Ste and I ate later and were really impressed at how well it turned out. Next time I would probably wait until about midday to turn the cooker on as the pasta was slightly less al dente then  I would choose, but it wasn’t disintegrating by any means. All in all, a lovely hassle free way to get a family favourite on the dinner table.
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Homemade Bean Burgers

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Believe it or not, despite being married to a pescatarian for the last decade, I’ve never once made bean burgers! I had a look online for recipes, but ended up cobbling these together using flavours to our tastes, and what I had to hand.

This is what I used:
1 can of black eyed beans
1 can of kidney beans
8 button mushrooms
Breadcrumbs made from 2 slices wholemeal bread
2 spring onions
2 large cloves of garlic
Handful of fresh coriander
A couple of tablespoons of lemon juice to taste
A teaspoon of paprika
A teaspoon of garam masala
Freshly milled rock salt and pepper
1 egg to bind if you think your mix needs it. It might stick together just fine without. If you’re vegan just leave it out.
Very finely chop the spring onions and mushrooms and lightly fry with the garlic. Set aside to cool.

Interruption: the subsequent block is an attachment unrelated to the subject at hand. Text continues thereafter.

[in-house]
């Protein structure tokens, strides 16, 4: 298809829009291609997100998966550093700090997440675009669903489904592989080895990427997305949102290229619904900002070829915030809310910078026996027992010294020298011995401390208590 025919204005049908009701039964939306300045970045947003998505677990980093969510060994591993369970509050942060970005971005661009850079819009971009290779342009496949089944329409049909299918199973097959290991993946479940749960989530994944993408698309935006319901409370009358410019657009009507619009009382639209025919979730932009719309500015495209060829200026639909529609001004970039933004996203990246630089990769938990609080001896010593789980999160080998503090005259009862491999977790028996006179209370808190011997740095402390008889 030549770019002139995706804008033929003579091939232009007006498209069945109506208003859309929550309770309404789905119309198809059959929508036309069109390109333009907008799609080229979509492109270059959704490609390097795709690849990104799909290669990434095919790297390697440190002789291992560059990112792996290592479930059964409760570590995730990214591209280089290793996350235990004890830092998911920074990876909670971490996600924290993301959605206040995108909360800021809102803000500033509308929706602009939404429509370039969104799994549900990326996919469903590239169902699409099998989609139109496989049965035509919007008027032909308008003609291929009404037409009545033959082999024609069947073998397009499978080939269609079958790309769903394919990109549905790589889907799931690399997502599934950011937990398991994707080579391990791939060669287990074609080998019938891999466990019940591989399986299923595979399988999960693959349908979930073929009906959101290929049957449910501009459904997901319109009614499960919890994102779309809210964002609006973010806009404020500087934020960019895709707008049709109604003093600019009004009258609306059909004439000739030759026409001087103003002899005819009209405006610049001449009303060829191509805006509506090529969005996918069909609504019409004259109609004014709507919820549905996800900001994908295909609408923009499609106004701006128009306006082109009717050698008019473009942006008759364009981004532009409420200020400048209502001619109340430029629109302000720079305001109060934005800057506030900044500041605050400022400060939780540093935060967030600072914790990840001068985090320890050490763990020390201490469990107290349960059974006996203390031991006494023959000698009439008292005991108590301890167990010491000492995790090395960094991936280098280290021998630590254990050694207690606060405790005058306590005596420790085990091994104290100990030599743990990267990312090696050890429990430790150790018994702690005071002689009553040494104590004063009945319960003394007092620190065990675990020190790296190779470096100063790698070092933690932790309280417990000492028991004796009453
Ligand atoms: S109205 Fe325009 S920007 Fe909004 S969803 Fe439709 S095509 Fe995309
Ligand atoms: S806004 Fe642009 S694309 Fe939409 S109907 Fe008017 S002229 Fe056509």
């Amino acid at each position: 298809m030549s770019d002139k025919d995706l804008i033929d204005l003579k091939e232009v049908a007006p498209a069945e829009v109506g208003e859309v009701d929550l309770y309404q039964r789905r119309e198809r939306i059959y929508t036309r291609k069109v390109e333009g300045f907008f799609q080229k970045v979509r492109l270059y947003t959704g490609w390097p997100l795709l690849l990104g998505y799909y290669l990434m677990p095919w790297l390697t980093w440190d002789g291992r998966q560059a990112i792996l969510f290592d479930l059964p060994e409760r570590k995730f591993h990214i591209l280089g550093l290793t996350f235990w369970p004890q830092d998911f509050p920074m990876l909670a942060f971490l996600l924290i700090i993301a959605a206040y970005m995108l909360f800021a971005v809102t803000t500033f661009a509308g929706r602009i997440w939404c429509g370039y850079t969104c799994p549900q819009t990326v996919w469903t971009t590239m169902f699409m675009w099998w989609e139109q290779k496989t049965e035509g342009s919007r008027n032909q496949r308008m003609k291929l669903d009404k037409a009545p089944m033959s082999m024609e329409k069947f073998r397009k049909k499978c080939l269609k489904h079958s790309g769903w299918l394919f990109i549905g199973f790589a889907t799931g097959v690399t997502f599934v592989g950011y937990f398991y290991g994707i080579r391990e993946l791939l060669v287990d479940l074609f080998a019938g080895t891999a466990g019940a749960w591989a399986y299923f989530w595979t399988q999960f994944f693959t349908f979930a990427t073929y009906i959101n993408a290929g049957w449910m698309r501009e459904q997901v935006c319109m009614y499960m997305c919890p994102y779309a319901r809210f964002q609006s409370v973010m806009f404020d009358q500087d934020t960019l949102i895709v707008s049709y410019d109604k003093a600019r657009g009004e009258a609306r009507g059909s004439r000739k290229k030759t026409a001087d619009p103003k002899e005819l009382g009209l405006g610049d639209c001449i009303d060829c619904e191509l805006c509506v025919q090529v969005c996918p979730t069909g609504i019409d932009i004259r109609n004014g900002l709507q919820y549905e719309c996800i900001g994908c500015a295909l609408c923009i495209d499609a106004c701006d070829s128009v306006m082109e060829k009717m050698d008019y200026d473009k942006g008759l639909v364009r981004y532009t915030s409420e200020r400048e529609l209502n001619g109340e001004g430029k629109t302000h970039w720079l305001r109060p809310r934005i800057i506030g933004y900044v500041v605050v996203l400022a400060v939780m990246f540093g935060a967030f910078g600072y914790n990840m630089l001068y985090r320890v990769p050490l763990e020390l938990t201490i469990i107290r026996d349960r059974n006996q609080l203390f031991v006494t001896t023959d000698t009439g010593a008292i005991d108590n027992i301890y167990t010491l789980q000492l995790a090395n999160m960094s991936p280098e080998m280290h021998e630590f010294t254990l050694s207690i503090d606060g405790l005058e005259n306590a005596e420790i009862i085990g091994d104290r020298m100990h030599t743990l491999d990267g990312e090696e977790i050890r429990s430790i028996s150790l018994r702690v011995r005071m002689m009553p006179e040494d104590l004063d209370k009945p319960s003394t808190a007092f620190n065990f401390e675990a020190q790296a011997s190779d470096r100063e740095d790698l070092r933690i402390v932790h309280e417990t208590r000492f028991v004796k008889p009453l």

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Put the beans in a bowl and mash with the back of a fork. You want texture so don’t go overboard on the mashing.
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Add in the breadcrumbs, spring onion mixture and finely chopped coriander and mix.
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Season well with spices, lemon juice and salt and pepper. Trust me, these beans take some seasoning, no one likes a bland burger! Taste as you go along.
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Add in the egg at this point if your mix feels to dry. If you’re unsure fry a little one off to see how it holds.
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When you’re happy with the consistency shape into little patties, cover with cling and put in the fridge. Chilling them with help them hold their form.
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When you’re ready to eat put them on greaseproof paper on a baking tray, in a hot oven for twenty minutes or so, turning halfway through, or shallow fry on a medium heat.

I served ours in Pitta bread with chilli mayo, a green feta salad, and garlic and basil tomatoes. They were a hit all round.
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Your favourite posts of 2013.

I posted my first blog article in February 2013, and have had just under 7500 hits to date.  I just wanted to say a big thank you to all my readers, for the kind comments, encouraging words and inspiration you give me; and I thought I’d take a moment to look back at some of the more popular posts from 2013. Click the links below and Enjoy! 

Cinnamon and Frankincense Winter Balm

Judged for being a Stay at Home Mum

Being the Bible

Cinnamon Swirl Scones

Pearly Gates

Wow Factor Chocolate Slab

Happy New Year to you all!